City councils are pocketing millions of pounds a year from fining motorists for misuse of bus lanes, with new figures revealing which locations are genere the biggest revenues.
While London is the city where most motorists receive a penalty charge notice for incorrectly driving in a bus lane, an investigation has revealed which locations outside of the capital raked it in during the 2018/19 financial year.
Topping the list is Manchester City Council, issuing almost 390,000 fines worth an estimated value of £8.4million.
Revealed: A freedom of information request to councils responsible for the 50 biggest towns and cities in the country revealed which locations dish out the most bus lane fines to motorists
The figures were revealed by a study conducted by comparison website Compare the Market.
It issued a freedom of information request to London boroughs and the 50 most populated town and city councils outside of the capital to understand how many bus lane PCNs had been sent in the financial year and the income generated.
With many authorities now using CCTV cameras to enforce the lanes, drivers are more likely than ever to be caught if they breach the operating times.
The exact cost of a PCN varies but is usually around £60, as long as the motorists pays within the first two weeks of being issued with a fine.
Outside of London, Manchester drivers racked up a massive 388,213 fines over the course of the 12 months.
Compare the Market estimates that these totalled a massive £8,389,610.
Second in the list – and quite a way off the volume of PCNs issued in Manchester – was Glasgow, with 89,658 penalties dished out with a total value of a calculated £2,784,720.
Also reportedly earning over £2million in bus lane fines during the year were city authorities for Coventry, Reading, Nottingham and Birmingham.
Rounding out the top 10 of councils that responded to the FOI were Cardiff, Brighton, Bristol and Cambridge.
Manchester City Council said it issued almost 390,000 fines worth an estimated value of £8.4million in the financial year 2018/19 – more than any other city council, says Compare the Market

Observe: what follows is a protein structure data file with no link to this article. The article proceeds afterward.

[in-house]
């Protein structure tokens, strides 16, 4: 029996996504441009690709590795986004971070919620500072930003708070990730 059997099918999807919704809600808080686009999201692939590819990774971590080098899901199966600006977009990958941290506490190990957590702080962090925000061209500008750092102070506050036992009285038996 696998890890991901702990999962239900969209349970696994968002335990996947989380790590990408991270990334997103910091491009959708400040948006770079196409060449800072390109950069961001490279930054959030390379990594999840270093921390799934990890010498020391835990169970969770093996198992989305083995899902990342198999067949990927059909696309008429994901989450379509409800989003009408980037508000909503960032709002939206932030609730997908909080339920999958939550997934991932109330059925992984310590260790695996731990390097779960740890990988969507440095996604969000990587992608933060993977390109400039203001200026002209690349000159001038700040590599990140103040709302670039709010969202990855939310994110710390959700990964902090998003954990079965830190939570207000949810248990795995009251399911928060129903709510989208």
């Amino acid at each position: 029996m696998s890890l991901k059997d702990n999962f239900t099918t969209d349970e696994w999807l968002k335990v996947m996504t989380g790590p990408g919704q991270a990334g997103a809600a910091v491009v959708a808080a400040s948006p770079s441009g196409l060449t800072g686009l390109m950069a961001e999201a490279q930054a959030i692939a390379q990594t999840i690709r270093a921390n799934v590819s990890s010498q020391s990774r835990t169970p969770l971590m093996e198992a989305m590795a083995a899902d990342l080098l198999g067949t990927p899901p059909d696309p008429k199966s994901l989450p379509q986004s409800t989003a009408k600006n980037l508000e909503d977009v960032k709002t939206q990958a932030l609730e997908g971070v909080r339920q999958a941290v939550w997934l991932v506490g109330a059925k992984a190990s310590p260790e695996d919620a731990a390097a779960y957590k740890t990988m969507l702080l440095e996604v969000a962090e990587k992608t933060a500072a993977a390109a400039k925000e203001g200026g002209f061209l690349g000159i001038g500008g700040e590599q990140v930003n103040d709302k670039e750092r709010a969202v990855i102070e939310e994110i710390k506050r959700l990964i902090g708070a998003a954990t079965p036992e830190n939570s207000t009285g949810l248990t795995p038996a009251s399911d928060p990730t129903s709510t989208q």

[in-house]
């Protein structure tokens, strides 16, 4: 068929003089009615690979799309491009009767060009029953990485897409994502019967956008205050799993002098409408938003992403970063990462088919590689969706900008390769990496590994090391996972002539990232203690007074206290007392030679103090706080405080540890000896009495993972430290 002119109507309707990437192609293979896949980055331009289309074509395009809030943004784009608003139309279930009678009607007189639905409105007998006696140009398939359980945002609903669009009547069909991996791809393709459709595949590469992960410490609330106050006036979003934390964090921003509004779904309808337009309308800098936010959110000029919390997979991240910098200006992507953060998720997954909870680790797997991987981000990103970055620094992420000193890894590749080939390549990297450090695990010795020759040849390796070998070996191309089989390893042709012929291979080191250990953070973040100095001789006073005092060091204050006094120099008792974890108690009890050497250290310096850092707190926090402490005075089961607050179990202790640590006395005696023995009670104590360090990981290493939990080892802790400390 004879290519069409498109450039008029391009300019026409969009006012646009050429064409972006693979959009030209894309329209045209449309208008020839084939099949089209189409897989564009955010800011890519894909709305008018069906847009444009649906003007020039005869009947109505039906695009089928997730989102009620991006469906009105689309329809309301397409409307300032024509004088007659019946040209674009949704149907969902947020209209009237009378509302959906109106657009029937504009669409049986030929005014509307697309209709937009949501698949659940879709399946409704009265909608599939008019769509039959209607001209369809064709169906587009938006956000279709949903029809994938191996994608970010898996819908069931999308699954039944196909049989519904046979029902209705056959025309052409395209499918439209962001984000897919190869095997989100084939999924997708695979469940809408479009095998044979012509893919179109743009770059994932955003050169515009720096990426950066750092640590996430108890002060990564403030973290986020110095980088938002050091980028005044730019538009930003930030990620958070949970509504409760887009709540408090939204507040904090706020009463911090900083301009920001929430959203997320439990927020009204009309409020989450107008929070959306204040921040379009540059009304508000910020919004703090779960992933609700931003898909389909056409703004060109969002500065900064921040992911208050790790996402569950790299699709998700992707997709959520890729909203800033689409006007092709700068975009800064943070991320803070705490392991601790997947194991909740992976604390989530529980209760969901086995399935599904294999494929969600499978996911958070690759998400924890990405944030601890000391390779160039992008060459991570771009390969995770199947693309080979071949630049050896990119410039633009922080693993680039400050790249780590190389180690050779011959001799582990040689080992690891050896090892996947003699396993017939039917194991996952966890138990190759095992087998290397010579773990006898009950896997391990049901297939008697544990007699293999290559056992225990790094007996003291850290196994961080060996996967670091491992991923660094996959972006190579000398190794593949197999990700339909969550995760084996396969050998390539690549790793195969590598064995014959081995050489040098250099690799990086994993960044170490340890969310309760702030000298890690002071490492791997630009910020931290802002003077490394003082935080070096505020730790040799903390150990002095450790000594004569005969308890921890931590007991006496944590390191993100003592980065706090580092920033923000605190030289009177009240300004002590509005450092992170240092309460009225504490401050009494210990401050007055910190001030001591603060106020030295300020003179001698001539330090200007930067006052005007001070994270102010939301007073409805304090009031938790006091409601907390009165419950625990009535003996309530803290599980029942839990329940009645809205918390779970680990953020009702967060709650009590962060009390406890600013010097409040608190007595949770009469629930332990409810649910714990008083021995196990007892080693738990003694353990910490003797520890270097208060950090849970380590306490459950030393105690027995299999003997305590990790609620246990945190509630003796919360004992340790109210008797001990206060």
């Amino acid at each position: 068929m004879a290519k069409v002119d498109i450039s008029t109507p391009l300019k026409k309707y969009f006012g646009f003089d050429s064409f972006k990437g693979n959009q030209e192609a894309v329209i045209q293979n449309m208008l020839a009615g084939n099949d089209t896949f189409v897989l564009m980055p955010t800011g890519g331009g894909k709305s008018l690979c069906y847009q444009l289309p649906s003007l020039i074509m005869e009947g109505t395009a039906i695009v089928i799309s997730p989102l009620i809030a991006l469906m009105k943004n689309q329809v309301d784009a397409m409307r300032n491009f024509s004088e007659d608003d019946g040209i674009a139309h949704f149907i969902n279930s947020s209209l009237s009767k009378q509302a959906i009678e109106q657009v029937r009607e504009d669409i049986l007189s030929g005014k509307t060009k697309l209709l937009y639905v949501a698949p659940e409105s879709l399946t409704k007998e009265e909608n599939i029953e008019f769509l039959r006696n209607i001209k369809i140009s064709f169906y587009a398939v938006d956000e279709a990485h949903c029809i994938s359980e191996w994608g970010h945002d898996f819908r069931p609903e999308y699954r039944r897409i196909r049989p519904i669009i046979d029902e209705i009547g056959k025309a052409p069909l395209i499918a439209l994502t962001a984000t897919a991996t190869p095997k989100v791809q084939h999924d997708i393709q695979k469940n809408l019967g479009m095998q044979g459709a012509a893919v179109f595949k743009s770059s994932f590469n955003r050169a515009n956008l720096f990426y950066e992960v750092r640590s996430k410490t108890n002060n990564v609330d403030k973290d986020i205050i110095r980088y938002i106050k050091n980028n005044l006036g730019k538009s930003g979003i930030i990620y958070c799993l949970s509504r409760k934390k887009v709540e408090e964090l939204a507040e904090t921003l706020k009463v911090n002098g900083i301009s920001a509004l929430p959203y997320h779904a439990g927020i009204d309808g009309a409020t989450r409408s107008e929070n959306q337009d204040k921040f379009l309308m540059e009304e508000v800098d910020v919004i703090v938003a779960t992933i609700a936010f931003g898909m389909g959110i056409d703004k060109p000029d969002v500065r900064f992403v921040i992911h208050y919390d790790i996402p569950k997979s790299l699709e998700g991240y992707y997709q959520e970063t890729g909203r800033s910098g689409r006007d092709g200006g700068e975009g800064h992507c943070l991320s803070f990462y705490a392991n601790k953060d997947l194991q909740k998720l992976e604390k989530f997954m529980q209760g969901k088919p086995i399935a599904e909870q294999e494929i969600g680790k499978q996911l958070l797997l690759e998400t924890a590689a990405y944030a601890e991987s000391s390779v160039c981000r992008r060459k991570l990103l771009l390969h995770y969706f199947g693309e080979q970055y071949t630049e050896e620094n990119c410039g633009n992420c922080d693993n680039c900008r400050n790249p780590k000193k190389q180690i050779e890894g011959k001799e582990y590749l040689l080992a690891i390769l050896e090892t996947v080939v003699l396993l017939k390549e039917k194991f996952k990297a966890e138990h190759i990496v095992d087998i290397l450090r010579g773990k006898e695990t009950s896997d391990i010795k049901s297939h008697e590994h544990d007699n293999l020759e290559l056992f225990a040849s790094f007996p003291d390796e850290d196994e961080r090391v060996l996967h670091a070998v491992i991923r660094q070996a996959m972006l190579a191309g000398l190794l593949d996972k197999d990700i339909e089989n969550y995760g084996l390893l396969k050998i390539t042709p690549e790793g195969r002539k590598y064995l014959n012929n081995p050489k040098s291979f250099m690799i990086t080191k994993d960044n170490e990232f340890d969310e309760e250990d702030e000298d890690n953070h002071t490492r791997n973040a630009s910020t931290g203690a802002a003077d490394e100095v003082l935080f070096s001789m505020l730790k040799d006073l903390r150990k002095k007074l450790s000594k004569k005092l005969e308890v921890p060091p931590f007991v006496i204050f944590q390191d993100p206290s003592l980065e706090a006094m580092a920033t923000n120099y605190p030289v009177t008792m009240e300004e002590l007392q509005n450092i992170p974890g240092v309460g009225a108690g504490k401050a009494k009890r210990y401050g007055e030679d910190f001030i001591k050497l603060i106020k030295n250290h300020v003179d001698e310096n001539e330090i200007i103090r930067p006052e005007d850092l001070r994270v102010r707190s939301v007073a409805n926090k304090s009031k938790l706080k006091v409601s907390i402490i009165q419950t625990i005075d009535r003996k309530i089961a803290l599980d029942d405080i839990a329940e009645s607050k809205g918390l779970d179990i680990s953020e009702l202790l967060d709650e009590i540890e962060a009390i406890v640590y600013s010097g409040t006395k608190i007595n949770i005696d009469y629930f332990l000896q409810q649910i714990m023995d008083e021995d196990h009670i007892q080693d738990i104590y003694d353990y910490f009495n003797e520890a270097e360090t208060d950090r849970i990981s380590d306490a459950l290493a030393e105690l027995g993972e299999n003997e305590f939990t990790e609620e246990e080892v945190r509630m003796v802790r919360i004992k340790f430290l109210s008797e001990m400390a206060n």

As for London, it was Lambeth Council that appeared to generated the most revenues from bus lane infringements in the capital, issuing 41,628 PCNs and collecting in the region of £2,731,832 in 2018/19.
Authorities in Ealing, Kingston upon Thames, Camden, Merton, Hammersmith & Fulham and Barking & Dagenham also collected fines to a value exceeding £1million, based on the comparison site’s estimates.
It is worth noting that these statistics do not cover all bus lane fines issued in London, as it only includes PCNs sent by councils and doesn’t include figures for penalties for lanes operated by Transport for London.
The generated income figures will not all be profit, though the number of PCNs has highlighted which areas drivers are most likely to get caught using a bus lane at the wrong time.
London boroughs were also contacted to find out how many bus-lane-related PCNs they had issued in the same 12 months. The figures do not include bus lane fines issued by Transport for London
With more people considering commuting to work in their cars to avoid public transport after the coronavirus pandemic, drivers are being told to be extra cautious, especially when driving on roads that are not familiar
Commenting on the figures, Dan Hutson, head of motor insurance at the comparison webiste said accidentally driving in a bus lane can happy to anyone, ‘especially if you are driving in an unfamiliar part of a city or town’.
He added: ‘With cameras monitoring the roads more and more, it’s easy to get caught out.’
Hutson added that with a greater number of motorists using their cars to commute to work to avoid public transport following the coronavirus pandemic, drivers need to ensure they are staying aware and keeping to the rules.
‘If you think you’ve received a fine and it’s wrong, you can always contest a penalty charge notice,’ he said.
‘However, keep in mind that if you don’t pay the fine within 14 days, the rate usually doubles.’
Compare the Market added that not all town and city councils could provide data on PCNs for bus lane infringements as some are not enforcing them with CCTV cameras.
The income generated also refers to income received for PCNs issued during the 2018/19 financial year, meaning that that some PCNs may have been cancelled or written off, or may not have been paid at the time the stats were issued to the comparison site.
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